Treas.Reg. § 1.483-2(b) (3). Example (7) in Treas.Reg. § 1.483-1(b) (6) specifically states that section 483 applies to a 368(a) (1) (B) reorganization, the type of transaction involved here.3 The regulations also provide, however, that section 483 does not apply where shares are immediately transferred to a third-party escrow in the course of a section 368(a) (1) (B) reorganization.4
* Validity of Regulations
Kingsley's primary argument is that the application of section 483 to the present transaction conflicts with the intent of Congress. Because it is evident that the deferred payment of stock in the present case is subject to section 483 under Treas.Reg. §§ 1-483-1(b) (6) example (7), 1-483-2(b) (3) (i), Kingsley must demonstrate that these regulations are invalid.5 This is a difficult burden to carry because treasury regulations must be sustained "unless unreasonable and plainly inconsistent with the revenue statutes." See Bingler v. Johnson, 394 U.S. 741, 749-51, 89 S. Ct. 1439, 1444-45, 22 L. Ed. 2d 695 (1969); Commissioner v. South Texas Lumber Co., 333 U.S. 496, 501, 68 S. Ct. 695, 698, 92 L. Ed. 831 (1948).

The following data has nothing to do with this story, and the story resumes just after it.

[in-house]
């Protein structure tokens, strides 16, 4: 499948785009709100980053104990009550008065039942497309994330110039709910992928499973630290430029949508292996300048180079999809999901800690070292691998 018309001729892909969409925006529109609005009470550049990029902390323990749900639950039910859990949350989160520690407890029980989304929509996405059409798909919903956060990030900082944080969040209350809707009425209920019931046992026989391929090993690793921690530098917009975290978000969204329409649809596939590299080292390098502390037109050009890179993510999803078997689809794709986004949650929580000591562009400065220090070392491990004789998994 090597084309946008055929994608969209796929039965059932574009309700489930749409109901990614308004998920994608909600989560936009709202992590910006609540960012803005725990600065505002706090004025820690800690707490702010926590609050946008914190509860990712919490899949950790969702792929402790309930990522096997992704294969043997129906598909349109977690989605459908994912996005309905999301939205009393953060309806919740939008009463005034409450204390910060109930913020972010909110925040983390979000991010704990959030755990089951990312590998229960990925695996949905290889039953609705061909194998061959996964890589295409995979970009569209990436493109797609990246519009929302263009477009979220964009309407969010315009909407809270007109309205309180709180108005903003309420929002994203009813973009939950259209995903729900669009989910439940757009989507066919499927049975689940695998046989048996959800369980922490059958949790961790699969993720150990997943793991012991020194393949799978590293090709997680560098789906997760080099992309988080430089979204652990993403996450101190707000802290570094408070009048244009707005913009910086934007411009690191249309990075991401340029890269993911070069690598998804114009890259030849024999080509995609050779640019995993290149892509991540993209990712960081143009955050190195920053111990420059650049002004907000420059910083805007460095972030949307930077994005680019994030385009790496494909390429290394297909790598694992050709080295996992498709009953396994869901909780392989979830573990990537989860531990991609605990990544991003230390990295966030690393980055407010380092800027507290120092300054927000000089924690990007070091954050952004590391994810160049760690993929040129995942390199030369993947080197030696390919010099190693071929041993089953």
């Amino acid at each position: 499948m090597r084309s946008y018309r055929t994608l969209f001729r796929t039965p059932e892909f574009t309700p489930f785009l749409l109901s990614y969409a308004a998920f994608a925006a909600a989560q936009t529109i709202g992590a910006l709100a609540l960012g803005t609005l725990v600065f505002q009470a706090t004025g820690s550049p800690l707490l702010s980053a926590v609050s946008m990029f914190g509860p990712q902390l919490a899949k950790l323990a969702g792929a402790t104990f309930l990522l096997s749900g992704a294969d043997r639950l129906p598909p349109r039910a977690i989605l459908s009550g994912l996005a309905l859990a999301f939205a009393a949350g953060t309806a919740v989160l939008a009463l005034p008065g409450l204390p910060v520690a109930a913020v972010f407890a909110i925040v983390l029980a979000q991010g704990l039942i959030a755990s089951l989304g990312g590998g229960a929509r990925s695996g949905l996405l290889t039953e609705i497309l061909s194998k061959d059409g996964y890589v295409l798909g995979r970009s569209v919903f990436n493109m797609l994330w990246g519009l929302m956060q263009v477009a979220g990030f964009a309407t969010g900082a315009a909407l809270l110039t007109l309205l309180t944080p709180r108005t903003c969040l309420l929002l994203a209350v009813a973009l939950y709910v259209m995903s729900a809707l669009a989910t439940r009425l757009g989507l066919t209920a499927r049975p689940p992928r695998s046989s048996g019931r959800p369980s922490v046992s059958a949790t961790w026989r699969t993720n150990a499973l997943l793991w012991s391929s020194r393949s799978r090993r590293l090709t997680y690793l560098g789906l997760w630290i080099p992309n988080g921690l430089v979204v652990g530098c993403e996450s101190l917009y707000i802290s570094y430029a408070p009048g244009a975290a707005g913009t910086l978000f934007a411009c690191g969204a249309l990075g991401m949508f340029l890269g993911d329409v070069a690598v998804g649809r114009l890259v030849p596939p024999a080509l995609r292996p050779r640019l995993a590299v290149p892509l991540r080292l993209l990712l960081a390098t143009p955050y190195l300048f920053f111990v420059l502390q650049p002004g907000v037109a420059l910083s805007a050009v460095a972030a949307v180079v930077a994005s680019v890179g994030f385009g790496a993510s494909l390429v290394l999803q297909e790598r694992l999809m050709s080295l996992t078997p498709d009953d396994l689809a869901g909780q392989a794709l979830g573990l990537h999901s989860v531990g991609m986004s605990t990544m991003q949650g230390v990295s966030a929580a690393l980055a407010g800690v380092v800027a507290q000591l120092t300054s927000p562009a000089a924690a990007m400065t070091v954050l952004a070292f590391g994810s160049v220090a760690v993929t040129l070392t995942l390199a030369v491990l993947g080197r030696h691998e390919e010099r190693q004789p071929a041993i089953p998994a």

A. Conflict with the Tax-free Provision of Section 354
Kingsley first argues that the regulations are invalid because application of section 483 to a corporate reorganization qualifying under section 354 directly conflicts with the provision in section 354 that no tax be paid in such a reorganization. Section 354 should control over section 483, he argues, because it is the more specific statute.